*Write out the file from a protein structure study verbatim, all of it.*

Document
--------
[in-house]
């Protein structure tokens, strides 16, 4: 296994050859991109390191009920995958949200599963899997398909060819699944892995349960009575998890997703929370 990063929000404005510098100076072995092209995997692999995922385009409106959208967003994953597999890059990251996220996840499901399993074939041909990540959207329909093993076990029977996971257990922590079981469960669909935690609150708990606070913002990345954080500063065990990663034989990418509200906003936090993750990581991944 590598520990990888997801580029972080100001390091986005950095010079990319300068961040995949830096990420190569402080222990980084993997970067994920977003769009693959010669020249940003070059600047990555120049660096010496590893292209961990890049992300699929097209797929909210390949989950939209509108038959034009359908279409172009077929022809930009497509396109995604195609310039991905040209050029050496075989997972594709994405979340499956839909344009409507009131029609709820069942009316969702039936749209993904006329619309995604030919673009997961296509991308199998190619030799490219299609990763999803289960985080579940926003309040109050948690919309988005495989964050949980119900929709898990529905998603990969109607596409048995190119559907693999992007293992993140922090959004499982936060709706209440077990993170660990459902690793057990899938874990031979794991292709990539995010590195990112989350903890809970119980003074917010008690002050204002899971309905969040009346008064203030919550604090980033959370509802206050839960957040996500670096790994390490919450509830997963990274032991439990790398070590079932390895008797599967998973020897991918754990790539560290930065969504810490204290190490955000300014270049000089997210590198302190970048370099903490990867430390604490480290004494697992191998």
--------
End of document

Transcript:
[in-house]
């Protein structure tokens, strides 16, 4: 296994050859991109390191009920995958949200599963899997398909060819699944892995349960009575998890997703929370 990063929000404005510098100076072995092209995997692999995922385009409106959208967003994953597999890059990251996220996840499901399993074939041909990540959207329909093993076990029977996971257990922590079981469960669909935690609150708990606070913002990345954080500063065990990663034989990418509200906003936090993750990581991944 590598520990990888997801580029972080100001390091986005950095010079990319300068961040995949830096990420190569402080222990980084993997970067994920977003769009693959010669020249940003070059600047990555120049660096010496590893292209961990890049992300699929097209797929909210390949989950939209509108038959034009359908279409172009077929022809930009497509396109995604195609310039991905040209050029050496075989997972594709994405979340499956839909344009409507009131029609709820069942009316969702039936749209993904006329619309995604030919673009997961296509991308199998190619030799490219299609990763999803289960985080579940926003309040109050948690919309988005495989964050949980119900929709898990529905998603990969109607596409048995190119559907693999992007293992993140922090959004499982936060709706209440077990993170660990459902690793057990899938874990031979794991292709990539995010590195990112989350903890809970119980003074917010008690002050204002899971309905969040009346008064203030919550604090980033959370509802206050839960957040996500670096790994390490919450509830997963990274032991439990790398070590079932390895008797599967998973020897991918754990790539560290930065969504810490204290190490955000300014270049000089997210590198302190970048370099903490990867430390604490480290004494697992191998």